Well, even though there are plenty of side-scrollers that are available and much better than this one, Cliffhanger does have its moments.

The Bad

Oh wait, no it doesn’t.

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5 thoughts on “Cliffhanger

  1. The curse of the $1-shelf of SNES games made this an impulse-buy for me, even after I’d read this review.

    So far (and granted I’ve only fought Fat Guy With Ponytail and Knife Guy) but I can kind of “game” the collision detection issue by always approaching at a diagonal, so I get Gabe’s stumpy arms within punching range without getting within their superior attack range…I think I do the same thing for my beloved Rival Turf, I guess.

    Granted, I tend to like really crappy games, but I’m not suffering as much from Cliffhanger‘s collision detection as I am from the Avalanche level, which is just brutal. It sounds like your article implies there’s only ONE such level, which would make me more likely to go back and try the game again 🙂

    But given that there’s so many environmental hazards (plenty of cliffs to fall off) and only a finite number of continues, and I’m wondering if I over-paid :O

    1. Oh gad… a review from 2002. Back when I didn’t really finish them, I just got tired and stopped writing.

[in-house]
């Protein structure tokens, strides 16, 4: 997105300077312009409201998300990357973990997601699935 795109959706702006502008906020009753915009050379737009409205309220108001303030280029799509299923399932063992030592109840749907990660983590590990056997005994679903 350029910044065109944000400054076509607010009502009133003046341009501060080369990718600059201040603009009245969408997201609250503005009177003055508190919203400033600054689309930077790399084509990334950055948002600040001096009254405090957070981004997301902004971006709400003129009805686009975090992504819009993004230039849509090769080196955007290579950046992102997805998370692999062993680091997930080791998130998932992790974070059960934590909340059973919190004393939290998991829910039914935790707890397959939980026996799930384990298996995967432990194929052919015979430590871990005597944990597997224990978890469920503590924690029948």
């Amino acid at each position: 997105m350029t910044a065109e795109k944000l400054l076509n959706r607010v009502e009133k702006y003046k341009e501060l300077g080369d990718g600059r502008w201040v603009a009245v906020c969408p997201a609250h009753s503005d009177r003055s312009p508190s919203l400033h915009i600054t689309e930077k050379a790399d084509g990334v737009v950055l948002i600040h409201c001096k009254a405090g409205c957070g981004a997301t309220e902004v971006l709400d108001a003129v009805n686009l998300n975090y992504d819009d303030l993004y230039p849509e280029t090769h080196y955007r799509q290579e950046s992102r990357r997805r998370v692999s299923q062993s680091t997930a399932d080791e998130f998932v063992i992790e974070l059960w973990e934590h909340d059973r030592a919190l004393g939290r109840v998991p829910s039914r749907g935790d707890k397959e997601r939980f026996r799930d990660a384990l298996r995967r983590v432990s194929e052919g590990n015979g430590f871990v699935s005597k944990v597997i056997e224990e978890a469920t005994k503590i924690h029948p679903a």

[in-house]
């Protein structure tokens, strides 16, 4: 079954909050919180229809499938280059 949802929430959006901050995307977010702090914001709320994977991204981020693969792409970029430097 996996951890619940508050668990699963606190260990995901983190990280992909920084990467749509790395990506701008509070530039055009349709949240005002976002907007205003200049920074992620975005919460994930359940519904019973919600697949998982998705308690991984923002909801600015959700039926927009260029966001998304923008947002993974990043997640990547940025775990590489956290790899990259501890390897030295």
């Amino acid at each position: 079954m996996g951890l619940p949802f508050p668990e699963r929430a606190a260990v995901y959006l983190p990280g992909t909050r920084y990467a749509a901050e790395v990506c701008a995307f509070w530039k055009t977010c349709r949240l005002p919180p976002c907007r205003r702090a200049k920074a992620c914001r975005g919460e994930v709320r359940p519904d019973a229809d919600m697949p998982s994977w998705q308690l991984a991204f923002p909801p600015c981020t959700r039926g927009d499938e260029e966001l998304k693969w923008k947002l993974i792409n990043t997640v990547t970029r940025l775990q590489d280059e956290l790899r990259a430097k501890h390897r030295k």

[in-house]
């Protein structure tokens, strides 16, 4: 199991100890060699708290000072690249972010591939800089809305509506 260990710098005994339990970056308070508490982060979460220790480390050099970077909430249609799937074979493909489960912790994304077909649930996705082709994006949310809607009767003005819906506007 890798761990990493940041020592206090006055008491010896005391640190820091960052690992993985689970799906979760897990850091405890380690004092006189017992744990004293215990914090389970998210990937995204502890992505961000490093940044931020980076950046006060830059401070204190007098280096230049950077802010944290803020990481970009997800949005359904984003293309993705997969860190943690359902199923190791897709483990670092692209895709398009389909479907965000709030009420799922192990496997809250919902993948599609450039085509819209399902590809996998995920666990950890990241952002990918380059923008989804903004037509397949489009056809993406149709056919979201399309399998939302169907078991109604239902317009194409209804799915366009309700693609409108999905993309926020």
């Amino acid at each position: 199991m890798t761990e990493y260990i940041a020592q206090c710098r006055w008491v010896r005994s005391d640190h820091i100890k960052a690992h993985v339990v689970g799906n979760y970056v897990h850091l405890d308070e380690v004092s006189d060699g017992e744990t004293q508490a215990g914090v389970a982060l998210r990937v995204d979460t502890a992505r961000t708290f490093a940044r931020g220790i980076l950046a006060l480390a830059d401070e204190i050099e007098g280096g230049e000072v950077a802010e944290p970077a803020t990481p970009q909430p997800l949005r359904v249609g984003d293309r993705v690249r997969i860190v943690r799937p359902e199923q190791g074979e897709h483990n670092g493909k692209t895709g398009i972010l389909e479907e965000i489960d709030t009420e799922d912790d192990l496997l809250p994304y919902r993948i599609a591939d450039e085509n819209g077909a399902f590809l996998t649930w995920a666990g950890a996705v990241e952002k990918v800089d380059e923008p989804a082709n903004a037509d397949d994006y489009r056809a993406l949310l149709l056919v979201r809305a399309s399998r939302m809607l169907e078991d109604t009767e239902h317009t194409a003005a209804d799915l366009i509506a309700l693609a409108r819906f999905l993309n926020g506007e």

I actually don’t remember any of this game, but I might revisit it. Cliffhanger for the Sega CD had a revised avalanche level similar to OutRun.

  2. Yeah, OutRun-driving-game style avalanche-avoiding would be more fun than the SNES’s “run/jump/die” version 🙂 Brawling games never have precision jumping controls!

    Since I gave up on this game during the avalanche, I decided to write about both it AND Cutthroat Island at the same time…they both have the same really tough mining-cart-type levels that caused me (and probably most gamers looking for fun rather than bragging rights) to quit before level 3!

      1. It is most definitely THAT Cutthroat Island!

        Unfortunately, my experience has been that, to play it for more than a few minutes, you’ll need one of the following:

        a) lightning-fast mining cart level reflexes
        b) save states (to save after each obstacle in the mining cart level)
        c) a SNES game genie (to enable the disabled “level select” cheat)

        Since I have none of those things, I’m curious what the rest of the game is like 😀